Rock Hall Inductees Join Donors, Fans & Politicians For Groundbreaking Ceremony Celebrating Hall Of Fame’s $135 Million Expansion

Rock Roll Hall of Fame Groundbreaking 2023 John Sykes Gina Schock Michelle Phillips Charlotte Caffey Sam Moore Martha Reeves Greg Harris credit AmberPatrick 4337
L to R: John Sykes, Rock & Roll Hall of Fame Foundation, Chairman; Gina Schock; Michelle Phillips; Charlotte Caffey; Sam Moore; Martha Reeves and Greg Harris, Rock & Roll Hall of Fame & Museum, President & CEO

(Cleveland) Icons. Benefactors. Architects. Politicians. Fans. They were all on hand at the Rock & Roll Hall of Fame’s groundbreaking ceremony for an $135 million expansion that will add 50,000 square feet, increase their actual exhibition space by 40% and create more designated room for education, events and live music.

For the city of Cleveland, where traceable economic impact since its opening 1995 is over two billion dollars and countless jobs, as well as 14 million fans through the doors of the I.M. Pei-designed glass pyramid meant to resemble a turntable in outer space, the Rock Hall is an iconic presence. It is also a defining trope for the city where Alan Freed coined the term “rock & roll” and local album rock radio WMMS played a role breaking acts ranging from inductees Bruce Springsteen to Todd Rundgren, U2 to Patti Smith.

Those are the facts, and then there’s the crazy awesome rock & roll part of it. When Martha Reeves was acknowledged by Rock & Roll Hall of Fame & Museum President & CEO Greg Harris, she shimmied towards the podium in clingy head-to-toe camo, smoke gray braids swinging and delivered a rousing chunk of “Jimmy Mack” that showed she was still every ounce the show-woman that made Martha & the Vandellas such a force of 45 rpm/AM radio glory.

Not to be outdone, Michelle Phillips came to the podium looking every striking bit the elder sylph from the Mamas & the Papas, launching into an a capella verse of “California Dreamin’” that saw the 100s of VIPS, fans and media falling into a perfect choir through the chorus.

Returning to hosting, Harris exclaimed, “Clevelanders can harmonize.” As much an allusion to coming together in divisive times, an unstated theme, woven throughout the museum’s exhibitions, as the crowd’s ability to actually find the different parts that suited their voices.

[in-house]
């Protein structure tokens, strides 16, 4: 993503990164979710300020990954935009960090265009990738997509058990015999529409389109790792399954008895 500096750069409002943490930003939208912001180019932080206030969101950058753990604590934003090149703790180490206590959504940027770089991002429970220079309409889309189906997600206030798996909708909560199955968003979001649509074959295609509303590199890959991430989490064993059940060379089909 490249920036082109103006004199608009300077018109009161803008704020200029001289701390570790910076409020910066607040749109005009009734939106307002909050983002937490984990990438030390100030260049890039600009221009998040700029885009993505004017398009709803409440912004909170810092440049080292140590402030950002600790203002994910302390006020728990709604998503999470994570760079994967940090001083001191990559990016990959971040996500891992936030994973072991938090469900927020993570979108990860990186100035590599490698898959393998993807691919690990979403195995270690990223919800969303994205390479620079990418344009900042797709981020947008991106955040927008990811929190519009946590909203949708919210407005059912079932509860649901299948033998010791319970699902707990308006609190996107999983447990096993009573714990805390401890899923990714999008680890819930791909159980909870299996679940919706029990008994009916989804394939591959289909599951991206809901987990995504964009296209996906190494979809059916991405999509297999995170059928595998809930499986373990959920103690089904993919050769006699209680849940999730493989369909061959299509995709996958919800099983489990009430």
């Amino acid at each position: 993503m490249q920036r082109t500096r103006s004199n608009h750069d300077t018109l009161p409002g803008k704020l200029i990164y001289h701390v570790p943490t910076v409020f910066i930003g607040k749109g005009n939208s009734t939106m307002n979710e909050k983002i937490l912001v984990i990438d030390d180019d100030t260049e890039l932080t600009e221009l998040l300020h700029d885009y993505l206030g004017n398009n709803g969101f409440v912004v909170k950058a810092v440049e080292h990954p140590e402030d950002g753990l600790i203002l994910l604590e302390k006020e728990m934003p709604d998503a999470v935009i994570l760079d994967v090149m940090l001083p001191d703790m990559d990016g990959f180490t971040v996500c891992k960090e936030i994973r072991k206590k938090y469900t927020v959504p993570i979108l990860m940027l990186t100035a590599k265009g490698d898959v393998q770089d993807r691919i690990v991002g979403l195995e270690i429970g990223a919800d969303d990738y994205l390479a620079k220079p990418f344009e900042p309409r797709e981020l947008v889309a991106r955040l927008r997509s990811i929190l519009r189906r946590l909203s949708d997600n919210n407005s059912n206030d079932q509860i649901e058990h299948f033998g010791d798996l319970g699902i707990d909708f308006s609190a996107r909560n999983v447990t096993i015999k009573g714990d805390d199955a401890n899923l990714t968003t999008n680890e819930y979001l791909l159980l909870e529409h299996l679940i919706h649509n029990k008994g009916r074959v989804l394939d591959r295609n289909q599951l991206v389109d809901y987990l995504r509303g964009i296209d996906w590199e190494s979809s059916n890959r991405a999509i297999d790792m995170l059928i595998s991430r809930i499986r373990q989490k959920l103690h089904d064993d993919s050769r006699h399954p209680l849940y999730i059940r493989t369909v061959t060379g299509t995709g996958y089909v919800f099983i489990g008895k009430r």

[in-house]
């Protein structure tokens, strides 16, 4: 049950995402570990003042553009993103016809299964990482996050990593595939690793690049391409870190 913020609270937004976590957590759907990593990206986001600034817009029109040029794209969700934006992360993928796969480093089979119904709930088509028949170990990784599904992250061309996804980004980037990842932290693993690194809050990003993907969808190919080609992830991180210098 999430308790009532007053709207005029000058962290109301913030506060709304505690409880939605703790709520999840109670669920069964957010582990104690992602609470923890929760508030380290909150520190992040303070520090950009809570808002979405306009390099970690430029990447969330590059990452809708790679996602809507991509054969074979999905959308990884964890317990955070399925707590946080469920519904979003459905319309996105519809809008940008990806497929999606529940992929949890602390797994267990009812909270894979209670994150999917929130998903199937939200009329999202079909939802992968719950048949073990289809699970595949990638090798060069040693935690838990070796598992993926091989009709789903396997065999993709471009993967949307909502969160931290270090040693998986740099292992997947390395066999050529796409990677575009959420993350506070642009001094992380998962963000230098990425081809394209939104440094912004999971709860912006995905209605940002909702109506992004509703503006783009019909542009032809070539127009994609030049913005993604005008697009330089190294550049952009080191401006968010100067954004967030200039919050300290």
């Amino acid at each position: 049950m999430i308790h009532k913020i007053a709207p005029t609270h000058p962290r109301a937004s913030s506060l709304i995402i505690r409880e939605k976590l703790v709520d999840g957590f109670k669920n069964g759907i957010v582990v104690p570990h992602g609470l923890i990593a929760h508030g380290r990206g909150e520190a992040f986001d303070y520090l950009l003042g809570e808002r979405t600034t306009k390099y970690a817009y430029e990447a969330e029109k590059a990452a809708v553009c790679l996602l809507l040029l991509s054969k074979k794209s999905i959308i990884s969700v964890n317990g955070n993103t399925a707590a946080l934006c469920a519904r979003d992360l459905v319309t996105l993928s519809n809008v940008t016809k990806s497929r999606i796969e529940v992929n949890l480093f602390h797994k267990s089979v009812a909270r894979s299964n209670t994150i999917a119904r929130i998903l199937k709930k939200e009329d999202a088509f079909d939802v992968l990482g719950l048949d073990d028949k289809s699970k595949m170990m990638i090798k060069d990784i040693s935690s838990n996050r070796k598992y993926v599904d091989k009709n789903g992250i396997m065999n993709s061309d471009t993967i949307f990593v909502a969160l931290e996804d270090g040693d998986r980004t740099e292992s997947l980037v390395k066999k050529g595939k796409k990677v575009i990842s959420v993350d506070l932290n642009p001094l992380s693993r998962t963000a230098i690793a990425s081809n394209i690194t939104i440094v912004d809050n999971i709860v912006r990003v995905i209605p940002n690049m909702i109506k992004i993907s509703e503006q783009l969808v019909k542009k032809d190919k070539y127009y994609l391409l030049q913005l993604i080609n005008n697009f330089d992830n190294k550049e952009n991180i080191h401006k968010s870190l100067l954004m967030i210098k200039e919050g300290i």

When Charlotte Caffey and Gina Shock – members of The Go-Go’s, who were inducted into the Rock Hall in 2021 – went to the podium, Caffey announced, “In the tradition of everyone here,” and the pair launched into a percussive heavy, almost call-and-response rendition of “We Got The Beat.” From the stage hands to the kids on bicycles, it was clapping, stomping pandemonium, reminding the business leaders the emotional charge of music instead of industry or thought commerce.

Shock rode the euphoria of their punk/pop sing-along moment, one many advocates believed would never come for the first and only all-female band to top Billboard’s Top 200 Albums chart, witnessing at the mic when they finished. Closing her thoughts with a promise and a truth, she rhythmically exhorted, “Let me tell you: dreams can come true! It happened for me. It can happen to you.”

Following that, John Sykes, MTV founder, American entertainment chairman for iHeart and the Chairman of the Rock & Roll Hall of Fame Foundation, tore up his speech. Instead, he talked about buying the Vandellas’ “Dancing in the Street” for 49 cents, the first single he ever bought; ruminating on how music marked his life. Then he took people on a tour of music’s breakthroughs, including being with Sam Moore in 1995 at the original groundbreaking, before ending his remarks with the core truth of it all: “Rock & roll never stops. Rock & roll will never die because it’s the sound of young America.”

With their commitment to education, creating space for K-12 and college students, they’re ensuring young people have the tools to create and a place to inspire their imaginations. But they also have artifacts of those who came before, strong curators who can show the connections and draw parallels, iconic images to let them glimpse the passion and kinetic charge of rock, hip-hop, pop, soul, even country influences. That is a big piece of it.

For 36-year old Cleveland Mayor Mike Bibb, looking so sharp in a close cut suit he drew Martha Reeves back to the podium to comment on how “fine’ he was, the expansion of the Rock Hall also made good on the promise of iconic Cleveland boîte Leo’s Casino and his grandmother Sarah Presley, who met her husband there and they went on to open a juke joint of their own.

Citing the tech conference Futureland and Forbes’ 30 Under 30 events both kicking off in Cleveland this weekend, Bibb sees the city moving towards a more forward and powerful place in the nation. In his remarks, he cited the music’s “excitement, joy and healing” as the Rock Hall’s gifts to the culture.

There were pictures of rock stars, executives, politicians and financial guys with shovels. There were autograph seekers and people wanting to talk about the time they saw. … And there were speeches that eschewed dreary self-congratulations to evoke what makes rock incandescent.

In 2026 when award-winning architectural firm PAU sees their work completed, there will be even more reason to celebrate. But for now, lots of divergent groups came together and agreed on one thing: rock & roll is good.

What a great place to start in a world intent on divisiveness and rancor.